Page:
President Hage Geingob is claiming victory in this week’s election in Namibia, but opposition leaders already say they’re challenging the outcome and the country’s Electoral Commission of Namibia (ECN).
Geingob was holding a strong lead late Saturday as the ECN updated voting results. With more than 90 percent of the southern African nation’s constituencies counted, his ruling South West Africa People’s Organization (SWAPO) party commanded 65.2 percent of the vote. His nearest challenger, independent Panduleni Itula, had 16.6 percent of votes cast while the third-place candidate, Bernardus Swartbooi of the Landless People’s Movement (LPM) was at 5 percent.
While the numbers are clearly in Geingob’s favor, his acceptance message didn’t go over well with some Namibians who are still waiting for full results – no matter how standard his remarks. They include Itula, who promised his supporters the process would be investigated.
“All your grievances are duly noted (and) we will restore your faith in this election process for three things cannot be long hidden: the sun, the moon and the truth,” Itula said. On Saturday, he filed a formal challenge over election discrepancies and called for a suspension of any results announcement.
The ECN refused to take questions during a press briefing on the results, according to local media outlet The Namibian, but an official said any manipulation of results or fraud was impossible during recorded remarks apart from the official conference.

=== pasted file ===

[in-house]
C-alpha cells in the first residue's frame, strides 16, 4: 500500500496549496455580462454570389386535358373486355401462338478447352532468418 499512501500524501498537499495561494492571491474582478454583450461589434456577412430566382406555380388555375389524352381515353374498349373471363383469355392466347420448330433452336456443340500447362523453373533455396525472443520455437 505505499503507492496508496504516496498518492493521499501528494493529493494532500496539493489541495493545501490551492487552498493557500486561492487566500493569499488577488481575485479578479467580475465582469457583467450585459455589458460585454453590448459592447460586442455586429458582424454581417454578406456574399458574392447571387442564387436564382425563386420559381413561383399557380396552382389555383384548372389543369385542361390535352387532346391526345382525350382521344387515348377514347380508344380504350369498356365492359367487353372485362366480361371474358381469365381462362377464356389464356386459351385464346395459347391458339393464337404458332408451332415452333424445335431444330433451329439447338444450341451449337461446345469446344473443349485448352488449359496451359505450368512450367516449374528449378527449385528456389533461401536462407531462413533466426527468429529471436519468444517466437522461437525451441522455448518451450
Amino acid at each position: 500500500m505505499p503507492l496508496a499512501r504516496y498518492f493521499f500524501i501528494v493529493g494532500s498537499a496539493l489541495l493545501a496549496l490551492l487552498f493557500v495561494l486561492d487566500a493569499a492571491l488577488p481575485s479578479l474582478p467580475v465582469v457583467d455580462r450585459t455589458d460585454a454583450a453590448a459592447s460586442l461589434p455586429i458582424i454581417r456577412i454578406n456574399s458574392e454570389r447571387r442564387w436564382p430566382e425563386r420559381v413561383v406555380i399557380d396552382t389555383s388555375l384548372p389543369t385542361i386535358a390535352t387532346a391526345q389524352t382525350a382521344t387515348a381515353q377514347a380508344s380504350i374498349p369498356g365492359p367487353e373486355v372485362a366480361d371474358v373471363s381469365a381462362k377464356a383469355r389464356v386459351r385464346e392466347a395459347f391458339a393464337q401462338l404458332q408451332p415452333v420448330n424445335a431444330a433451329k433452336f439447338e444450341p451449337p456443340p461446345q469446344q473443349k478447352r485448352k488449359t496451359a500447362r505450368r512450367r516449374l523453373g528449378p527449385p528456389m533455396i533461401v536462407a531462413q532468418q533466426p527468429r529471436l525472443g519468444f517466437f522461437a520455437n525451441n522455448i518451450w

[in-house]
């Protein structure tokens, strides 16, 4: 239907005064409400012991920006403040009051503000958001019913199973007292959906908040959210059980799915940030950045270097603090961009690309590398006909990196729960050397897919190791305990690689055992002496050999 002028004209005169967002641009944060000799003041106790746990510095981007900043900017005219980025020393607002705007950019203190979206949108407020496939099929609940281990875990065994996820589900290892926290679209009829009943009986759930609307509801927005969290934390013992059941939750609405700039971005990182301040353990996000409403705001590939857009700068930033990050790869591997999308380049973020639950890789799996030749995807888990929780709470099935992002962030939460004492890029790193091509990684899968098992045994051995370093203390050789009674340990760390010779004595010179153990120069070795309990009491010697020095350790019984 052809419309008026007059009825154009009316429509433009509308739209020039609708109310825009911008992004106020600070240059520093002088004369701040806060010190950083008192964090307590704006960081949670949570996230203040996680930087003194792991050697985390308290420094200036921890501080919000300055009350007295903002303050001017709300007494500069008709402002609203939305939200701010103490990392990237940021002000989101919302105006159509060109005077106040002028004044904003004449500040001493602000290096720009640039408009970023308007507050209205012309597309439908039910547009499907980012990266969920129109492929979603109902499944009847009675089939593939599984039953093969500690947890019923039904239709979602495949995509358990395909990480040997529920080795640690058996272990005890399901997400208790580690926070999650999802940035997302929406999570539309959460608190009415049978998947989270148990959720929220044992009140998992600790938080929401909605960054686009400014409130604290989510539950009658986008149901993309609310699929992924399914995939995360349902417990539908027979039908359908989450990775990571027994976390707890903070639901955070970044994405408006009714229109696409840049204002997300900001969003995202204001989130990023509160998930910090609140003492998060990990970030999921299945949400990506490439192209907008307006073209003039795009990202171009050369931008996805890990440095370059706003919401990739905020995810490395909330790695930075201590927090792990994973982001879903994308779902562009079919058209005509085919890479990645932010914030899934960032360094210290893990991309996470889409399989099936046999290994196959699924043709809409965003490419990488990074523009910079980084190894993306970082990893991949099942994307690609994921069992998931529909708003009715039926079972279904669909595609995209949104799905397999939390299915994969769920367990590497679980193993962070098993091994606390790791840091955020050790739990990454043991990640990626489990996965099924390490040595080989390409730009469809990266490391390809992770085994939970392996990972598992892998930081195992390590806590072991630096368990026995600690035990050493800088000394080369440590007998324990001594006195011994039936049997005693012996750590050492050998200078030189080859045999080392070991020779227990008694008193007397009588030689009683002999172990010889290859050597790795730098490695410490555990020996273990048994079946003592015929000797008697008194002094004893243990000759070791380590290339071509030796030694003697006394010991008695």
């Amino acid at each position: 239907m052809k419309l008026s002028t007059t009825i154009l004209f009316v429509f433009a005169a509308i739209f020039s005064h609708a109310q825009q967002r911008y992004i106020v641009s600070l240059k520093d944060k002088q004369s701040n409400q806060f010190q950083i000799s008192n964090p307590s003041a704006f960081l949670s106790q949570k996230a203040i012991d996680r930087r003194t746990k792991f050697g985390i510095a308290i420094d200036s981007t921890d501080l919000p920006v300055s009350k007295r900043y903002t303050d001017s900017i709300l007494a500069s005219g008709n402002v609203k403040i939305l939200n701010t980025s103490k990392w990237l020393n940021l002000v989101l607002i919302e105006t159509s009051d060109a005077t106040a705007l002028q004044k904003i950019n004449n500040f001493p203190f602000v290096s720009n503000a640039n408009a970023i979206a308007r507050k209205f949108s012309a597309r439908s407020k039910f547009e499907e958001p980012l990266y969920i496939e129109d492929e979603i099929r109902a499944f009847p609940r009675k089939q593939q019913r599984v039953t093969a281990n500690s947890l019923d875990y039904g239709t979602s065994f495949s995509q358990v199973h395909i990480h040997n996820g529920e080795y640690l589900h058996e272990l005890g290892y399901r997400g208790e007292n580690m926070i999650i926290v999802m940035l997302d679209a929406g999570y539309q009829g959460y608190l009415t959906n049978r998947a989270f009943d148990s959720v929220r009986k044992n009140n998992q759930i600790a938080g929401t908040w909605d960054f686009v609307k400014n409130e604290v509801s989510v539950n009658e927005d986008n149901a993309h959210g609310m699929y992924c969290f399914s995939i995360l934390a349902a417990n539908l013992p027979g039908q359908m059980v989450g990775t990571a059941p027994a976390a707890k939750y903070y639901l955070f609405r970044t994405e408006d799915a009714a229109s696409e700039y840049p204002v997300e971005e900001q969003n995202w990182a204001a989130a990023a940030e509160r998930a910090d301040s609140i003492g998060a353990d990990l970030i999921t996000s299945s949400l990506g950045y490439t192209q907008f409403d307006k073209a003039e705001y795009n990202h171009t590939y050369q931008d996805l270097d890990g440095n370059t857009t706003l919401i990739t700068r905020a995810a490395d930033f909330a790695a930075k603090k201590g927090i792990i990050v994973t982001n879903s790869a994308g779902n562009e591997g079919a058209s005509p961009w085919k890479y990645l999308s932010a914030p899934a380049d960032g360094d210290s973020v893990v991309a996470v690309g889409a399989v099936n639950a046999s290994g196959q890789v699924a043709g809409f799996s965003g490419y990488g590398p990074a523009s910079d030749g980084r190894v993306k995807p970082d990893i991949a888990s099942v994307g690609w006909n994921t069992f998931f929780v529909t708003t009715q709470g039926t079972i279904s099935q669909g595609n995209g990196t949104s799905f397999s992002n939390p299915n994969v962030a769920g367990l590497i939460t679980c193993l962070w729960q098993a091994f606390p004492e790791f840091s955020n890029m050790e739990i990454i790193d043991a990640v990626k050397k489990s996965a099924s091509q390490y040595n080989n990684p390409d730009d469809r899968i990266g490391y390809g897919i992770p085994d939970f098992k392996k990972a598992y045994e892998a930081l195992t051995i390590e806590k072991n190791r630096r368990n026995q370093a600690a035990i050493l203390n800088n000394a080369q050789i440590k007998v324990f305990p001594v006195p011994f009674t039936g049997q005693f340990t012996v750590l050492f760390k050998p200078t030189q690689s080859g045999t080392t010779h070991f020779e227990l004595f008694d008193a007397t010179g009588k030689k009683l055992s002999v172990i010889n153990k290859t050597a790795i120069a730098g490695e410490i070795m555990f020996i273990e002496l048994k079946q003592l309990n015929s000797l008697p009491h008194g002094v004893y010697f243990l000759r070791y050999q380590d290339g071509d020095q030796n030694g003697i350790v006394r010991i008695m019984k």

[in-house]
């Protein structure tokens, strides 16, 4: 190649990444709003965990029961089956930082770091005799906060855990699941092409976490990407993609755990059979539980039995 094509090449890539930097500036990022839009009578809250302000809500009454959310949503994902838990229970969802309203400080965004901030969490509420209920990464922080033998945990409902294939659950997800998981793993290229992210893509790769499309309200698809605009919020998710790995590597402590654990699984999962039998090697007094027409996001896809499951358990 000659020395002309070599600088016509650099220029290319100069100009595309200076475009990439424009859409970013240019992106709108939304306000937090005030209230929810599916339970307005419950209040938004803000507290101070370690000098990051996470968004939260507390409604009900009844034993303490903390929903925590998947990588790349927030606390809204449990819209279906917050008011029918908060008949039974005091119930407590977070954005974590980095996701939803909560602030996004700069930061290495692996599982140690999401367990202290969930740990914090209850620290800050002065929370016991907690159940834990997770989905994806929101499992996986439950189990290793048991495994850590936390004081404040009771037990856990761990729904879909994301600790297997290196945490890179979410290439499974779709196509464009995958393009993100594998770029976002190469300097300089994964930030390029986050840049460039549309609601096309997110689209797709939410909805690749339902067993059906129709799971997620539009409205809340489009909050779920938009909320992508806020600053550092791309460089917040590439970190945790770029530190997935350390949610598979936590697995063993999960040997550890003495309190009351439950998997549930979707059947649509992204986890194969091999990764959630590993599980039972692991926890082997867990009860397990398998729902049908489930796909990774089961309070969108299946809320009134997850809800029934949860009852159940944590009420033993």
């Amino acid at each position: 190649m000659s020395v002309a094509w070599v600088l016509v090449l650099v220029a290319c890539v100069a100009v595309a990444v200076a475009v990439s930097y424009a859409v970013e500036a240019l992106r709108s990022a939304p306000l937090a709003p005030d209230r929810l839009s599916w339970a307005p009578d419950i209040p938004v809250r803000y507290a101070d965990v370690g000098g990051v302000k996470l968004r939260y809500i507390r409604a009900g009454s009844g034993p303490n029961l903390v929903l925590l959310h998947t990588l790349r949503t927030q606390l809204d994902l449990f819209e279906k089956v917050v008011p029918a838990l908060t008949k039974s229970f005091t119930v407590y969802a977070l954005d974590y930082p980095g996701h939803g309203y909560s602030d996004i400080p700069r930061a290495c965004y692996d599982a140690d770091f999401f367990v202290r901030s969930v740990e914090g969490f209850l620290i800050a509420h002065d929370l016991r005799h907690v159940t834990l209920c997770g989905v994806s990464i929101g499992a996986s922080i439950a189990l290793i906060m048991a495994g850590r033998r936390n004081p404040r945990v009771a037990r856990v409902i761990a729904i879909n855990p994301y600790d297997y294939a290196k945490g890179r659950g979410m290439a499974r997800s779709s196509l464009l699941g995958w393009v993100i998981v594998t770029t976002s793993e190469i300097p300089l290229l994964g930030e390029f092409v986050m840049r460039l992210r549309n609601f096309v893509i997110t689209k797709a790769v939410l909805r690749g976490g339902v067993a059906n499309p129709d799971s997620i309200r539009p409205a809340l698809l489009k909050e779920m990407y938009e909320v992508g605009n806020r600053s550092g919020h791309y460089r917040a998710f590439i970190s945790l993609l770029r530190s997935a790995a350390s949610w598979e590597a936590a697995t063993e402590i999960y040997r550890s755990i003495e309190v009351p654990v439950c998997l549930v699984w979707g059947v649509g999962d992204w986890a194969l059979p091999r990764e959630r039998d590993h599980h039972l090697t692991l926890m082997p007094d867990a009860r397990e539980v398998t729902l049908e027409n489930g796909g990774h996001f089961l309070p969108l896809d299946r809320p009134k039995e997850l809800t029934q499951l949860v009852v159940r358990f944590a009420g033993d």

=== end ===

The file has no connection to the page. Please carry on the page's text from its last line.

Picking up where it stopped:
The ECN was under fire for delays in reporting preliminary results, which have now contributed to suspicions about the validity of the reporting.
“The ECN experienced unexpected connectivity challenges in certain constituencies relating to the transmission of election results,” said the Electoral Commission of Namibia (ECN) in a statement. Those affected came from parts of Windhoek and six other regions, while an analysis from The Namibian suggested a loss of support for incumbent President Hage Geingob was likely in urban areas.
Geingob has pressed advantage as the candidate to whom SWAPO remains loyal, while fending off concerns over Namibia’s struggling economy and a major corruption scandal that blew up days before the election. Itula, a dentist and longtime SWAPO member, emerged from internal party clashes as a challenger with a progressive, youth-oriented vision for Namibia’s stagnant economy.
The incumbent received 92.5 percent of the vote during 2014 elections, but Namibians are turning to alternatives in this election, which featured 11 candidates. Most of them have attracted less than 2 percent of the tally each, though at least one also plans to dispute the election outcome.
The process has been mostly peaceful, with a number of African Union and Southern African Development Community observers on hand. The SADC, which sent 53 observers from eight member nations, said during a press conference Friday that at least one demonstration was shut down by police using tear gas.
Image: Namibian presidency file